Hundreds Rally to Try to Keep Sputtering Peace Process Alive
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Hundreds Rally to Try to Keep Sputtering Peace Process Alive

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Five years after the signing of the Oslo peace accords, Jewish activists gathered here this week to try to reignite the hope generated by the euphoria that surrounded the White House ceremony.

More than 400 people marked the Sept. 13 anniversary at a rally on Sunday at Washington’s Adas Israel synagogue — joining with Prime Minister Yitzhak Rabin’s widow, Leah, the Clinton administration’s top Middle East diplomat, Martin Indyk, and an array of Jewish leaders — by rededicating themselves to the cause of peace.

They came with the hope “that somehow, the new spirit all of us felt five years ago this day can be regenerated and dispel the current gloom,” said Rabbi David Saperstein, director of the Reform movement’s Religious Action Center, which was part of a loose coalition of more than 25 organizations convening the event.

The groups, including the Reform, Conservative and Reconstructionist movements, as well as Americans for Peace Now, the National Council of Jewish Women and the New Israel Fund, said they represent the vast majority of the organized American Jewish community.

Prior to the rally, President Clinton met with leaders of the various organizations to express his steadfast commitment to moving the peace process forward. His appearance at the White House meeting, which was originally billed as a briefing with senior administration officials, caught everyone by surprise.

Clinton spoke at length about the peace process, noting that some progress had been made in the last week, during U.S. Middle East envoy Dennis Ross’ visit to Israel and the Palestinian Authority, but that obstacles still remained.

The Jewish leaders, in turn, urged him to intensify peacemaking efforts and said the overwhelming majority of American Jews support the Oslo accords and continued U.S. involvement in the peace process.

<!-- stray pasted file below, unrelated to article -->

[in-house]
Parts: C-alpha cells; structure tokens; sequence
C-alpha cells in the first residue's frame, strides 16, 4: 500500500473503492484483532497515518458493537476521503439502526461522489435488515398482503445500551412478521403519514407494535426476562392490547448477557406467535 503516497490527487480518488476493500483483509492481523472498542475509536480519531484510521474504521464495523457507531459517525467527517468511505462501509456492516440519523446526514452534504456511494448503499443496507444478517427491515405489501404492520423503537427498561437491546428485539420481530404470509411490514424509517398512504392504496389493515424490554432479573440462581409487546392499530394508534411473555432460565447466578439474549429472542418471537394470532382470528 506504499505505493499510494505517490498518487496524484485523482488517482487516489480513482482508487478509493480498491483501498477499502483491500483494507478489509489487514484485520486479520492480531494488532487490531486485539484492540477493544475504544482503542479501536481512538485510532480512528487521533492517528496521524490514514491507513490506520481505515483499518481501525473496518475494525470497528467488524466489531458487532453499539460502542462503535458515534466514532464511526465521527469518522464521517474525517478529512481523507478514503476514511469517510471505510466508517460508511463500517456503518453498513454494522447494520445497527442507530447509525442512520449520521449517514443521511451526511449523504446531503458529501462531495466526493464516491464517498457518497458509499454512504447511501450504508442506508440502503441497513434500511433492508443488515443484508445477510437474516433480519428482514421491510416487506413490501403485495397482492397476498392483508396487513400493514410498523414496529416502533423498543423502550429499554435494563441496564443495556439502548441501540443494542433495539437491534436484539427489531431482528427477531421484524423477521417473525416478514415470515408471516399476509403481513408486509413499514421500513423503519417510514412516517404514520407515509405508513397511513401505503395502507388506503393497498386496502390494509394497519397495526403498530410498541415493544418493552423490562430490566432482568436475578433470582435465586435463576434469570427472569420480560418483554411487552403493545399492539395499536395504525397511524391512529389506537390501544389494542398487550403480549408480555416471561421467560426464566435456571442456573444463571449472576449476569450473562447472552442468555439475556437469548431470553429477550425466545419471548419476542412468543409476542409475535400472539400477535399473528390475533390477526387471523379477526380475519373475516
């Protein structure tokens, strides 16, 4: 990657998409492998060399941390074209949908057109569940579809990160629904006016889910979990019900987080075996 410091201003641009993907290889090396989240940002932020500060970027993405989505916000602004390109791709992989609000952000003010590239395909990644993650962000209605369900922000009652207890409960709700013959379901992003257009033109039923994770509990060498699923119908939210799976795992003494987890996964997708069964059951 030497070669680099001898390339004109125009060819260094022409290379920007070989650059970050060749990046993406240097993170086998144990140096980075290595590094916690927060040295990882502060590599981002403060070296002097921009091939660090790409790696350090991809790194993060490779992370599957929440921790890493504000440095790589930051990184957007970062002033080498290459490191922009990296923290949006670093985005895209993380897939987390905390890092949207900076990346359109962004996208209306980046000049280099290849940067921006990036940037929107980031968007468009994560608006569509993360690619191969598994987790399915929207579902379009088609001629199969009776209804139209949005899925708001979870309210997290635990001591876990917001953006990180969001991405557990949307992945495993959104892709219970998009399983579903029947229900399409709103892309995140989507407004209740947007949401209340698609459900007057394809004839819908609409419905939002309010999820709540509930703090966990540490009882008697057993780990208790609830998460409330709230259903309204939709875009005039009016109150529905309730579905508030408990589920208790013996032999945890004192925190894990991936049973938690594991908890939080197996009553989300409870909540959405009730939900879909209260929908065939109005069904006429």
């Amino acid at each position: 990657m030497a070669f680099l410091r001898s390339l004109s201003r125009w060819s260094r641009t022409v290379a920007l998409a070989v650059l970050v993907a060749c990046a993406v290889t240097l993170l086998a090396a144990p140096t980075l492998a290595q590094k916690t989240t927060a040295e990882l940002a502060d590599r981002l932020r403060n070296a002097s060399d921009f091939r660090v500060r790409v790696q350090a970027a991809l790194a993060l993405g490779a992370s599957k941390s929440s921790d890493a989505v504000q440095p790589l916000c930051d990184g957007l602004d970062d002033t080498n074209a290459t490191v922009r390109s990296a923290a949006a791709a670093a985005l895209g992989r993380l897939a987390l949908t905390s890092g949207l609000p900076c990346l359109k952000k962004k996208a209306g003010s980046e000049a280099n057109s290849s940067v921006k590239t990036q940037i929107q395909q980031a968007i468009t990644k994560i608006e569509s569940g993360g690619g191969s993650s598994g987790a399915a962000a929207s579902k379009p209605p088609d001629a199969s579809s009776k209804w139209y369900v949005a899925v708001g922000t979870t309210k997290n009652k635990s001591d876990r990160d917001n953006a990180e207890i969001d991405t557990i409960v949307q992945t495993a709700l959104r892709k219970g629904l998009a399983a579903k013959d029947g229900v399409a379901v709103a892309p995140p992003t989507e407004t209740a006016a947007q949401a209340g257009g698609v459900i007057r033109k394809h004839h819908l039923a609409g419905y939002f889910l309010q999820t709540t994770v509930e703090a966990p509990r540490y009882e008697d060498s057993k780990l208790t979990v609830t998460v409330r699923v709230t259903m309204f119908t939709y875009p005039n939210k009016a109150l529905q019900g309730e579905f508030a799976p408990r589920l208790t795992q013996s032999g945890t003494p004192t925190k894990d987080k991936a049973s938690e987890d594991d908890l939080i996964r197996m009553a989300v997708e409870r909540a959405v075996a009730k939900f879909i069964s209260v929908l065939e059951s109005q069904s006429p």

That message came out at the rally as well.

“For the United States to withdraw from the peace process is unthinkable and would lead to chaos,” said Seymour Reich, former chairman of the Conference of Presidents of Major American Jewish Organizations.

Indyk, the assistant secretary of state for Near Eastern affairs, suggested that U.S. efforts to break the deadlock between Israel and the Palestinians were close to bearing fruit.

He emphasized that the “clock is ticking” as May of next year approaches, when the interim agreement expires.

Despite speeches which stressed the need for staying the course of the Oslo process, criticism of Israeli Prime Minister Benjamin Netanyahu’s peace policies was implied, but not overt.

Israel’s ambassador to the United States, Zalman Shoval, did not attend the rally, citing scheduling conflicts, although the embassy did sent a representative.

After hearing excerpts of Yitzhak Rabin’s address at the White House signing ceremony in 1993, Leah Rabin took the podium and with glistening eyes, looked over the crowd gathered in what were familiar surroundings.

She and her late husband had frequently attended the synagogue while Rabin served as ambassador to Washington, and had seen their son become a Bar Mitzvah there.

Recalling Rabin’s assassination, she said, “There is a price to pay for peace and he became the price we all had to pay,” but added, “When we buried Yitzhak we did not bury the hope.”

Steve Spector of Falls Church, Va., left the rally reflecting on h ow the “hope and euphoria” of five years ago had given way to frustration and the realization that “we have to think in more practical terms.

“We need to make things happen. We can’t just hope and wait for it to happen.”

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